Many proposed policies that could improve social welfare never see the light of day because of intractable debates among critical stakeholders and particularly business opposition. We suggest that collaborative governance approaches involving government and business stakeholders may successfully formulate policies that address complex social issues, and that otherwise lack policy support.

Many businesses are promoting social welfare by voluntarily eradicating poverty, eliminating discrimination, or protecting the environment, while enhancing their bottom line, and some of them actively support the mandatory regulation that further improve these societal conditions. For instance, in December 2014, more than 200 firms (including Nike, Starbucks, Mars Inc., and Kellogg) publicly supported the US Environmental Protection Agency’s proposed carbon regulations in an open letter acknowledging that “addressing climate change is one of America’s greatest economic opportunities of the 21st century.” These businesses “applaud the EPA for taking steps to help the country seize that opportunity.”

However, policy makers are often reluctant to engage business stakeholders in policy formulation because of concerns about agency capture and equity, since businesses typically oppose mandatory regulation and are motivated by their self-interest.

In a recent study, we suggest that businesses’ responses to proposed mandatory regulations are not one-dimensional. We suggest that when confronted with the prospect of mandatory regulation, firms assess the political and social setting, and frame the possible regulation as either a threat or an opportunity – creating four types of sociopolitical responses.

Four Types of Sociopolitical Business Responses to Mandatory Regulation

Related to the political setting, during policy formation, firms strategically engage for the purpose of maintaining existing business values or creating new ones. Those that seek to maintain existing business conditions typically regard pending regulation as a threat that destabilises their market competitiveness and actively lobby against mandatory policy. By contrast, other firms regard a potential policy or regulation as an opportunity, and actively endorse mandatory regulation to increase their market position. While their responses differ, both types of firms are politically active. However, other firms may be politically inactive and disengage from the political discussion, recognising that costs of engagement are too high and policy formation is inevitable.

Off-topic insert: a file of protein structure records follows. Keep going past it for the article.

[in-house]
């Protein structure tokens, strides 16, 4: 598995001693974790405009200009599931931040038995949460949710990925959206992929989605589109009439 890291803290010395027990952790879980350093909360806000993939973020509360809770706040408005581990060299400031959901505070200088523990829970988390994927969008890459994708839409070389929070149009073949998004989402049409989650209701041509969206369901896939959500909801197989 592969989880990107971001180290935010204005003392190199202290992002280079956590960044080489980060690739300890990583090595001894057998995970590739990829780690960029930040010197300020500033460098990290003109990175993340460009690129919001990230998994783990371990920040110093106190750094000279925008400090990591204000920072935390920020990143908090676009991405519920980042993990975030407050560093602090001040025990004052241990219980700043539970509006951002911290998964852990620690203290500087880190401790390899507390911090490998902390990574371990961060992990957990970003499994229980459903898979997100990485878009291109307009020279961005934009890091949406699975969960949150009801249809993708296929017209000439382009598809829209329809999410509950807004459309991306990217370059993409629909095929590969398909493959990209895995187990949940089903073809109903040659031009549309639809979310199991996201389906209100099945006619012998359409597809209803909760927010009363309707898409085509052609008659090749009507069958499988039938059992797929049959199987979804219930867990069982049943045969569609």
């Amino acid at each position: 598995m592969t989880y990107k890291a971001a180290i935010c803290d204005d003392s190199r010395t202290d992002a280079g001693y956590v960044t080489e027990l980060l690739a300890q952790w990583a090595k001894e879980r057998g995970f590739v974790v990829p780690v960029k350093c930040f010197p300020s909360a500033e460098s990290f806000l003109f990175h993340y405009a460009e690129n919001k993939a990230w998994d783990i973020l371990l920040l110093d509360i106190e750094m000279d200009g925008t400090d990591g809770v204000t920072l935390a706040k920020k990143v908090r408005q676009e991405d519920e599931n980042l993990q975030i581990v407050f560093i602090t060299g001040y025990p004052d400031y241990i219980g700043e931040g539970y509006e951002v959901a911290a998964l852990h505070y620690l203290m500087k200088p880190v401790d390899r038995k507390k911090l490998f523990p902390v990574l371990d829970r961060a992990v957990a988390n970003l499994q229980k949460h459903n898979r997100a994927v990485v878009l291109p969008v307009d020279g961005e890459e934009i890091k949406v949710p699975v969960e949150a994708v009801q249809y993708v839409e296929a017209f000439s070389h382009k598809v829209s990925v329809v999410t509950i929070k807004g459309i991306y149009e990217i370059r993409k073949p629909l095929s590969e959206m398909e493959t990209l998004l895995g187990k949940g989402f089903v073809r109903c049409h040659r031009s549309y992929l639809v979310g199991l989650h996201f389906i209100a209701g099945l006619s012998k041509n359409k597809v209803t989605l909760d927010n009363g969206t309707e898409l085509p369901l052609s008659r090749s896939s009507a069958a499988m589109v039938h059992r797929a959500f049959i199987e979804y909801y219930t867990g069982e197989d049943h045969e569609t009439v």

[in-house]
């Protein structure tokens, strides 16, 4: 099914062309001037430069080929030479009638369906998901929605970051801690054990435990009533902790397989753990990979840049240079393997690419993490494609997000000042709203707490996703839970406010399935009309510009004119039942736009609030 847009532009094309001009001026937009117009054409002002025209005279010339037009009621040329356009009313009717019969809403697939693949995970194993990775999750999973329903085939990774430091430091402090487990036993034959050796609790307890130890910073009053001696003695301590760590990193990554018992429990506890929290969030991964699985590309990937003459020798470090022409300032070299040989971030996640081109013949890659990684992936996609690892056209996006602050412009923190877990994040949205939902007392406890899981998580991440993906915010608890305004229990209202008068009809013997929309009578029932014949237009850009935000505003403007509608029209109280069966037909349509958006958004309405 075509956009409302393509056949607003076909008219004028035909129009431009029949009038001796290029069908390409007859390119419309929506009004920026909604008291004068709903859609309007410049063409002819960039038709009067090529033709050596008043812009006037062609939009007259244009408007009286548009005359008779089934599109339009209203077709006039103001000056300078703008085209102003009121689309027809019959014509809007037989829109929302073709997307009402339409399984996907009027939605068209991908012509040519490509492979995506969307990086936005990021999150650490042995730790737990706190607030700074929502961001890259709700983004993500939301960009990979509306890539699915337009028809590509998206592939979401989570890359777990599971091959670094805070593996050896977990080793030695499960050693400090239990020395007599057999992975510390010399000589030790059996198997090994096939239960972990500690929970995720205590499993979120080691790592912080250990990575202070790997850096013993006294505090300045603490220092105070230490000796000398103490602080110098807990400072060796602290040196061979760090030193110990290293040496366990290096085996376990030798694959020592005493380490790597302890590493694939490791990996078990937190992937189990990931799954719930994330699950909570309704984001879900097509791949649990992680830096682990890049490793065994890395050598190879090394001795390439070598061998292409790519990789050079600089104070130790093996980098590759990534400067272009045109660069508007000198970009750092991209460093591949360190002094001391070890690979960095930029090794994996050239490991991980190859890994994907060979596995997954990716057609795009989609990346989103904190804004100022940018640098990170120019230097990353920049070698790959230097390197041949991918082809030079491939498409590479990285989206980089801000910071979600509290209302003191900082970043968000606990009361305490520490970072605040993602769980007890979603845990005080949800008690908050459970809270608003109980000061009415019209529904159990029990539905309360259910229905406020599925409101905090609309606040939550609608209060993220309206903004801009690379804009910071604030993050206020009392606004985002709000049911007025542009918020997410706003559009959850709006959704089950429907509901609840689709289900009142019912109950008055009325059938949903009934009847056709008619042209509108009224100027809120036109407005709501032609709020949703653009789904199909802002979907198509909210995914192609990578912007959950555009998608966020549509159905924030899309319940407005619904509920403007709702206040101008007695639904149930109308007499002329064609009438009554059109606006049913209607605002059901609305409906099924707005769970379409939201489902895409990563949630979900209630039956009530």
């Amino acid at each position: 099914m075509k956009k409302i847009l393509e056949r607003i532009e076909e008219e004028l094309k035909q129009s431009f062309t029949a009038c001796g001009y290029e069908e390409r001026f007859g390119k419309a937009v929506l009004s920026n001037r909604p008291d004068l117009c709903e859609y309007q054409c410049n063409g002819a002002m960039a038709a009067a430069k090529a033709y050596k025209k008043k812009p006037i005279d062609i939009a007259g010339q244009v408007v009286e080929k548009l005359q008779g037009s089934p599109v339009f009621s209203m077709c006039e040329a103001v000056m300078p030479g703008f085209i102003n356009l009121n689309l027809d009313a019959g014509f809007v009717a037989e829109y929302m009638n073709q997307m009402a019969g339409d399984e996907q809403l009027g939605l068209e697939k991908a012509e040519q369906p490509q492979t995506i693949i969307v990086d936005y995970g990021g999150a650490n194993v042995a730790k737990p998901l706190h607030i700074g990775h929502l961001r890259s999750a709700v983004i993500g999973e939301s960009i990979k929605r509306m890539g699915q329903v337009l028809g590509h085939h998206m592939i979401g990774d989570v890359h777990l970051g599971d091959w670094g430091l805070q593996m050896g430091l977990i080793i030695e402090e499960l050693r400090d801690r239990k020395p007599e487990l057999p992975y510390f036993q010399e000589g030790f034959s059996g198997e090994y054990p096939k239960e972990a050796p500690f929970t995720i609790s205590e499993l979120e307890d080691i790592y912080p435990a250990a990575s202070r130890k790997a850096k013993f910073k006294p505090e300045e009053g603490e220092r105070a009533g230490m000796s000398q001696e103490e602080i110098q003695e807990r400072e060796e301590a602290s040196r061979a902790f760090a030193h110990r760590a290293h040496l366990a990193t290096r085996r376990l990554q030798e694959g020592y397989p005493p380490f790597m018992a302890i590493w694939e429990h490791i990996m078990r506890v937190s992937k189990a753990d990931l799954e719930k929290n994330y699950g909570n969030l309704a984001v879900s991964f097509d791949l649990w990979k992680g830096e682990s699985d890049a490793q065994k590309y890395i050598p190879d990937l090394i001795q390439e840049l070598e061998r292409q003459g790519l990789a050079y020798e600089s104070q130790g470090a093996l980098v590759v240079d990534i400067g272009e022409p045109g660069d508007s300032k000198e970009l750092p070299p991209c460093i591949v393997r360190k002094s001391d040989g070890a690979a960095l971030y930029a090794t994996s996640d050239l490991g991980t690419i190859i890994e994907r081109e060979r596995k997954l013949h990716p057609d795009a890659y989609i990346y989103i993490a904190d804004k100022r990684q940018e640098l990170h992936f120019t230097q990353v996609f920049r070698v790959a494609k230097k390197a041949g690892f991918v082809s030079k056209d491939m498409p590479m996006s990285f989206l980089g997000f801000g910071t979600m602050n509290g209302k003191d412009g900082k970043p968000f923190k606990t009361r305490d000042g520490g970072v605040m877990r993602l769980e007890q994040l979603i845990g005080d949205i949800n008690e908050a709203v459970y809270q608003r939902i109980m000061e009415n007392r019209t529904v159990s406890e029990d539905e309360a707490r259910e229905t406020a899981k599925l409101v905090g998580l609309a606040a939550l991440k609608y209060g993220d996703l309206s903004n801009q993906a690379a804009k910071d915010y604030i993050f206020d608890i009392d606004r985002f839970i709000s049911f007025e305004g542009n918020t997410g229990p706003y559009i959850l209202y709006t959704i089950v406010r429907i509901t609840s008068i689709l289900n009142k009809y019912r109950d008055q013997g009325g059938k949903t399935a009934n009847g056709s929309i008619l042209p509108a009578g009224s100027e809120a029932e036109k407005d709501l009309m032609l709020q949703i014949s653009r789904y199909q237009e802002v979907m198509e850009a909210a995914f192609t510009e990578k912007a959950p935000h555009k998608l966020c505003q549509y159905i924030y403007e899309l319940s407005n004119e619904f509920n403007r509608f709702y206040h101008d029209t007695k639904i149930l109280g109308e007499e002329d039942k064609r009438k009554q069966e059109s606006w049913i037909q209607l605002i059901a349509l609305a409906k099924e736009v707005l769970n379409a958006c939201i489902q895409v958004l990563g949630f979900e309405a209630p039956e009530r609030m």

With respect to the social setting, when a firm’s strategic priorities are congruent with societal concerns, it is more likely to coordinate with government actors to address those concerns. Conversely, if a firm’s organisational priorities are incongruent with a social issue, it will see little benefit associated with advancing mandatory policy to address that issue, and is more likely to oppose policy proposals and partner with other individuals and organisations who also oppose them.

Firms’ responses to the sociopolitical environment are thus either defensive, reactive, proactive, or anticipatory.

Figure 1. Types of sociopolitical business responses towards mandatory regulation

Fig 1 Businesses and public policy


Applied to firms’ responses to mandatory climate change regulation, for instance, defensive firms focus on protecting the status quo and question scientific evidence about the existence of the social problem and thus the societal benefit of climate regulation. Reactive firms are socially unsupportive toward regulating businesses’ climate pollutants, and remain politically inactive in the policy debate. Anticipatory firms accept climate change as a social issue and actively mitigate their own climate change impacts, however, they are inactive in political discussions about forming mandatory climate regulations. Proactive firms endorse the scientific evidence of climate change, respond to reduce climate pollutants, and are politically active at endorsing mandatory climate regulation.

Ideal Collaborators

Ideal collaborators are firms that:

  • Recognise that a social problem exists and that their ability to address it is interdependent with the actions taken by others;
  • Pursue private economic benefits that are aligned with broader social benefits, because they can gain access to markets that otherwise did not exist or because they can better address changing expectations from consumers, investors, and regulators;
  • Are willing to commit to business-governmental partnership agreements and engage in joint problem solving with different social actors.

We suggest that proactive firms are ideal collaborators with government actors who wish to advance mandatory policy that address complex social problems.

So, our message is clear: proposed policies that could improve social welfare – but that become embedded in messy policy debates with significant business opposition – would benefit by collaborative business-government partnerships with proactive firms. These partnerships can help identify creative policy solutions, enhance the legitimacy of mandatory regulations, and improve the likelihood of successful policy formulation and implementation.



Younsung KimYounsung Kim is an Assistant Professor of Environmental Science and Policy at George Mason University. Dr. Kim’s research focuses on collaborative governance approaches and businesses’ self-regulatory actions to global sustainability challenges that are derived from her professional experience at the Ministry of Environment in South Korea and the World Bank. Email:


Nicole DarnallNicole Darnall is Professor at Arizona State University, and Associate Director of the Center for Organization Research & Design. She is a leading scholar in nonregulatory governance and sustainable enterprise, operating at this nexus of management and public policy. Email: